In this post, I make several random observations about the Carpenter cell phone ping-records case. There is no particular order to my musings.
First Random Observation: Despite the fact that he and I almost got into a naked mud wrestling match over another Fourth Amendment issue, I agree with Professor Orin Kerr’s point of view in the Carpenter case. Among other things, he argues in his amicus brief (at page 3) that:
Obtaining historical cell-site records from a cell phone provider is like obtaining testimony from an eyewitness to suspicious conduct. By contracting with a cell phone network provider to deliver their calls, customers ensure that network providers may be available to testify – whether in person or by sending records – about how the providers made that delivery for their users. Just as a person voluntarily exposes himself to observation by traveling in public to deliver a communication, so does a person voluntarily expose himself to observation by hiring an agent to deliver his communications remotely. The Fourth Amendment is not implicated by compelling testimony from an eyewitness or by observation in public.
Kerr’s argument is elegant in its simplicity and clarity!
Second Random Observation: Carpenter argues that he had a reasonable expectation of privacy in the business records of the phone carriers. His argument goes something like this:
I am a simple naïf (albeit it with a nasty violent streak). I had no idea that my phone would send pings to towers. (I thought the phone worked by magic.) Nor did I ever in the world imagine that the providers would keep records of those pings so that they could bill me and otherwise provide me with the cell phone service that I used to organize my attempt to liberate treasure from the unworthy.
My response: The devices are called “cell” phones for a reason, you moron! And you knew damn well that nothing is free (except that which you steal).
Third Random Observation: The government got the cell phone ping records pursuant to a federal court order issued under the Stored Communications Act, which required the government to show “reasonable grounds” for believing that the records were “relevant and material to an ongoing investigation.” 18 U.S.C. § 2703(d) (“A court order for disclosure under subsection (b) or (c) may be issued by any court that is a court of competent jurisdiction and shall issue only if the governmental entity offers specific and articulable facts showing that there are reasonable grounds to believe that the contents of a wire or electronic communication, or the records or other information sought, are relevant and material to an ongoing criminal investigation.”)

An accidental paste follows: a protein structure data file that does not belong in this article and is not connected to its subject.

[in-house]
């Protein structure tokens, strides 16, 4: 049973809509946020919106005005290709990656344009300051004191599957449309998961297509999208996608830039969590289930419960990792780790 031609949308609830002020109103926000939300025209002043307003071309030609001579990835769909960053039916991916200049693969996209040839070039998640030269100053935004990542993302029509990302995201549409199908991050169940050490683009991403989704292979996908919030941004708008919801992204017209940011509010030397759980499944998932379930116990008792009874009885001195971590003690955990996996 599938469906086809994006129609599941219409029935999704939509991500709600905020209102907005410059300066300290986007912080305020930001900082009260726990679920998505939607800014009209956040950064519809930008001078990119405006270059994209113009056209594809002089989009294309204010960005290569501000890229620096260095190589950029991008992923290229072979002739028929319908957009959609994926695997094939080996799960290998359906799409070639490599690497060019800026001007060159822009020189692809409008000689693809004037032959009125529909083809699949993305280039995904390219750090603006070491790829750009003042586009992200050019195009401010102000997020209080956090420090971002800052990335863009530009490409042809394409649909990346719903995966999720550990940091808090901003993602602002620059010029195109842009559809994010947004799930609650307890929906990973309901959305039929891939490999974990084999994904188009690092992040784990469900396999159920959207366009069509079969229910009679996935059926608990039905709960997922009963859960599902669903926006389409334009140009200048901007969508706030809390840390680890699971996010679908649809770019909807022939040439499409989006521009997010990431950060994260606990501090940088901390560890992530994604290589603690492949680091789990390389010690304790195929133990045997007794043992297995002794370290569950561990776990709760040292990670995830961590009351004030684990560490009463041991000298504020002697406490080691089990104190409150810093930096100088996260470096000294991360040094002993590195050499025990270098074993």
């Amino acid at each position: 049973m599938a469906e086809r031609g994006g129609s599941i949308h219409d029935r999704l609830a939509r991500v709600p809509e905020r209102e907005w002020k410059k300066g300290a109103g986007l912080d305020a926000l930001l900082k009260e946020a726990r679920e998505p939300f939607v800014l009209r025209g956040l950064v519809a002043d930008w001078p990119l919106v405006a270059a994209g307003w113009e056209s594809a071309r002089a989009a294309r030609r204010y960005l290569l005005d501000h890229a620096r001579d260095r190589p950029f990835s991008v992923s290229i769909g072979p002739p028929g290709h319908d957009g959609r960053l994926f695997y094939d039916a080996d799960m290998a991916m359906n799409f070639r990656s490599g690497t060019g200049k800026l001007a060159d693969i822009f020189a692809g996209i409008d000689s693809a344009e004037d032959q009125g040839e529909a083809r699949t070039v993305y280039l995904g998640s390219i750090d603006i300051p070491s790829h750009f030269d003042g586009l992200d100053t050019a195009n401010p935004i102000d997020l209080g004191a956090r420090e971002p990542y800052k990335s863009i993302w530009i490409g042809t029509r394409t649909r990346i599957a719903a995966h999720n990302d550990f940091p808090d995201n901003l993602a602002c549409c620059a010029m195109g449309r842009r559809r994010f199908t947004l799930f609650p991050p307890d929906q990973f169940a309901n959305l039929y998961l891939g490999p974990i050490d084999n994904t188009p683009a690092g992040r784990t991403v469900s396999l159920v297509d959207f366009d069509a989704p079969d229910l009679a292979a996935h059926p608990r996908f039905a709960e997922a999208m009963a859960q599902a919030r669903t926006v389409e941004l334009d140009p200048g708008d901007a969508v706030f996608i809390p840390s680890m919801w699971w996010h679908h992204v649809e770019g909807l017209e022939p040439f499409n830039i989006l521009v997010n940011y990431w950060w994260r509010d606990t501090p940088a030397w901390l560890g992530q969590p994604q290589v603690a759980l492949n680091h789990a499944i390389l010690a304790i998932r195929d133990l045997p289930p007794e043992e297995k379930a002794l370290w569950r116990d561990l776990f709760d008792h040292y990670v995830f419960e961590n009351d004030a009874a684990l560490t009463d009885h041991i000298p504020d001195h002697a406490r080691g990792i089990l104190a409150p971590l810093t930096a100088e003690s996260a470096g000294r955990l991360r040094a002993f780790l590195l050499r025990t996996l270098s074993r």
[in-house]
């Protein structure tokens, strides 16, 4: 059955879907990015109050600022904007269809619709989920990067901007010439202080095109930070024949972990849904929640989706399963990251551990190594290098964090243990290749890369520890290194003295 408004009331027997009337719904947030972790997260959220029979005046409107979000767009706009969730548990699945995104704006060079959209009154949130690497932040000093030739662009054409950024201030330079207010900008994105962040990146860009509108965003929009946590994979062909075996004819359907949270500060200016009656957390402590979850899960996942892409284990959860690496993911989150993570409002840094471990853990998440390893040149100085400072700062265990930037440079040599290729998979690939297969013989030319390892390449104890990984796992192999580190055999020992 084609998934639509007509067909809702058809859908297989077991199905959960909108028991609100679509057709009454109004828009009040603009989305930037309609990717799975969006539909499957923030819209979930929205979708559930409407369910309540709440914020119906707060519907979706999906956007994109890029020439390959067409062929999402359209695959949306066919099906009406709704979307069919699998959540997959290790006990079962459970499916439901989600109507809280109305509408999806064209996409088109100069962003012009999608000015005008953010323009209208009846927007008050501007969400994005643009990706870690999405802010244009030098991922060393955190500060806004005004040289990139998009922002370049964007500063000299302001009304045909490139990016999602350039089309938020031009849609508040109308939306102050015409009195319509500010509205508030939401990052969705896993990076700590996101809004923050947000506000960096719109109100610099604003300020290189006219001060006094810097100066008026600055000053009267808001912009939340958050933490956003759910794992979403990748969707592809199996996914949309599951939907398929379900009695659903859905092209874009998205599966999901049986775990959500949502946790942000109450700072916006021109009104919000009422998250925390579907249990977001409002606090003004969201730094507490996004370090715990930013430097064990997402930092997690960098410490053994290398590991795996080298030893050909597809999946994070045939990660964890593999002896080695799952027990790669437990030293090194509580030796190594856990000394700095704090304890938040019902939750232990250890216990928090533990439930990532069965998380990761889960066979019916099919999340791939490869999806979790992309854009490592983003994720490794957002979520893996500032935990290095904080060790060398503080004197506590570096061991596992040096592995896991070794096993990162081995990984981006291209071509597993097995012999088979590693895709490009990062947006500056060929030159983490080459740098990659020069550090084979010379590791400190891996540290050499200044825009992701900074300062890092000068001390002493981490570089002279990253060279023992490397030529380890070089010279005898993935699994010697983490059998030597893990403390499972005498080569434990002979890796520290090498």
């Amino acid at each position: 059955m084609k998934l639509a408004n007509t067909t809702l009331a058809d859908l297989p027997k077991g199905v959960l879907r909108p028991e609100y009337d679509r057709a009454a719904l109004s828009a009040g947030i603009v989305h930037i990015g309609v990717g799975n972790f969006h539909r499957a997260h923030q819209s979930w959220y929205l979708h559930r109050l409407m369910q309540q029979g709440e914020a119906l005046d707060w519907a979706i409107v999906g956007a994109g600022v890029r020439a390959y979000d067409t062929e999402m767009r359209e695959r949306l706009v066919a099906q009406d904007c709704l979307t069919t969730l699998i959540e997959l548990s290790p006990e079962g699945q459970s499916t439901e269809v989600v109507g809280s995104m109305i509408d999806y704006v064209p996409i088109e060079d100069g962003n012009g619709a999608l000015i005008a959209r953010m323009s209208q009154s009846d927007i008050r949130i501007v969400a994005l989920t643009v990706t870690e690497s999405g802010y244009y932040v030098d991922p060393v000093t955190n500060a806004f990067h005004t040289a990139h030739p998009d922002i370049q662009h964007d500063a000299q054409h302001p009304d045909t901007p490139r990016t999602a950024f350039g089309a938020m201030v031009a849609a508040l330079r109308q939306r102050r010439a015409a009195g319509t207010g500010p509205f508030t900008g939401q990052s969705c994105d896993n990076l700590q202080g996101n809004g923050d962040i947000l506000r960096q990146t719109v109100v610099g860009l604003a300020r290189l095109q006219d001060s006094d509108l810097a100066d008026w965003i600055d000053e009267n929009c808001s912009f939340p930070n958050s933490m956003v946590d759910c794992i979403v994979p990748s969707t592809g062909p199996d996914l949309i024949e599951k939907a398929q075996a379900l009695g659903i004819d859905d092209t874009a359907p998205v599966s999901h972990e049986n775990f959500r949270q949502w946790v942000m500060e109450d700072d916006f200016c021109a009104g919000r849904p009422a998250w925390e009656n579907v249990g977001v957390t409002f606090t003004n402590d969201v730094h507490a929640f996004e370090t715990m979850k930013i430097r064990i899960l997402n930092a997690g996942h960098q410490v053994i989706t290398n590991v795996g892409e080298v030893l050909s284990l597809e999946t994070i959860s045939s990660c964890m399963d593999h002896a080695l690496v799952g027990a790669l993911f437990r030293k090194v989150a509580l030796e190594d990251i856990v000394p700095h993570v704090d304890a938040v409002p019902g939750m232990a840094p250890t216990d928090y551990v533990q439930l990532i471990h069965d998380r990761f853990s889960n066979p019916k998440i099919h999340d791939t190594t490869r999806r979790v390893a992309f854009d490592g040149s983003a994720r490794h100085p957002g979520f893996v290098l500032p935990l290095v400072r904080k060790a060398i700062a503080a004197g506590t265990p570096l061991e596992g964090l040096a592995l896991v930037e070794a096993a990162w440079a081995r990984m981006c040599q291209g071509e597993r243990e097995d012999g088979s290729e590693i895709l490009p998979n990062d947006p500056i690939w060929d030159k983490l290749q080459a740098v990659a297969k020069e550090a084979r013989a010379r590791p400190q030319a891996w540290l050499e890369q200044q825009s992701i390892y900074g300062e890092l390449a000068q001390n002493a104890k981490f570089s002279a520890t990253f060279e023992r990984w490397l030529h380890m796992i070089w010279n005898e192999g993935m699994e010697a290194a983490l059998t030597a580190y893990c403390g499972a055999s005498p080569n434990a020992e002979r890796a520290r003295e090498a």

Why doesn’t that statute strike a perfectly “reasonable”[i] balance under the Fourth Amendment?
Fourth Random Observation: Taking time off from endeavoring to trap Trump for the Machiavellian Mr. Mueller, Deputy Solicitor General Michael R. Drebben, a career DOJ lawyer with more than 100 oral arguments before the Court, wrote about a little thing called “precedent”:
This Court has long held that an individual cannot invoke the Fourth Amendment to object to the government’s acquisition of a third party’s records that contain information about the individual. See Smith v. Maryland, 442 U.S. 735 (1979) (records of dialed calls); United States v. Miller, 425 U.S. 435 (1976) (banking records).
Brief of the United States at 11.
If the Justices determine that these cases don’t apply but refuse to overrule them, I double dog damn dare them to provide a principled distinction.
Fifth Random Observation: Carpenter admits that “there is some period of time for which the government may obtain a person’s historical [cell-site information] free from Fourth Amendment scrutiny, because the duration is too brief to implicate the person’s reasonable privacy interest.” Carpenter’s Brief at 30 (brackets, citation, and internal quotation marks omitted).[ii]
The government, jumping on this concession, argues that at least some of the records would fall into this gaping hole. “Applying that analysis, agents did not need a warrant to request seven days of cell-site information from Sprint. Law enforcement agents regularly surveil suspects for a week or more.” Brief of United States at 56.
It will be funnier than watching a barrel of meth monkeys to read how the Justices articulate a principled line of demarcation if they otherwise decide to rule in favor of Carpenter.
Sixth Random Observation: Carpenter is serving a 1,395-month sentence. Even if the Justices rule in his favor. he will be sad.
In Illinois v. Krull, the Supreme Court extended the good-faith exception articulated in Leon to evidence obtained in reasonable reliance on a statute that is subsequently declared unconstitutional. Upon remand, assuming the Justices issue a ruling declaring 18 U.S.C. § 2703(d) unconstitutional, the Sixth Circuit will properly utter a one word rejoinder to Carpenter:
Have a productive day.
Richard G. Kopf
Senior United States District Judge (Nebraska)
[i] Perhaps I am simple minded, but the Fourth Amendment only protects “against unreasonable searches and seizures.” (Italics by Kopf.)
[ii] He had to acknowledge this because it is plain as the large nose on my ugly face that the cops could physically follow him all they wanted.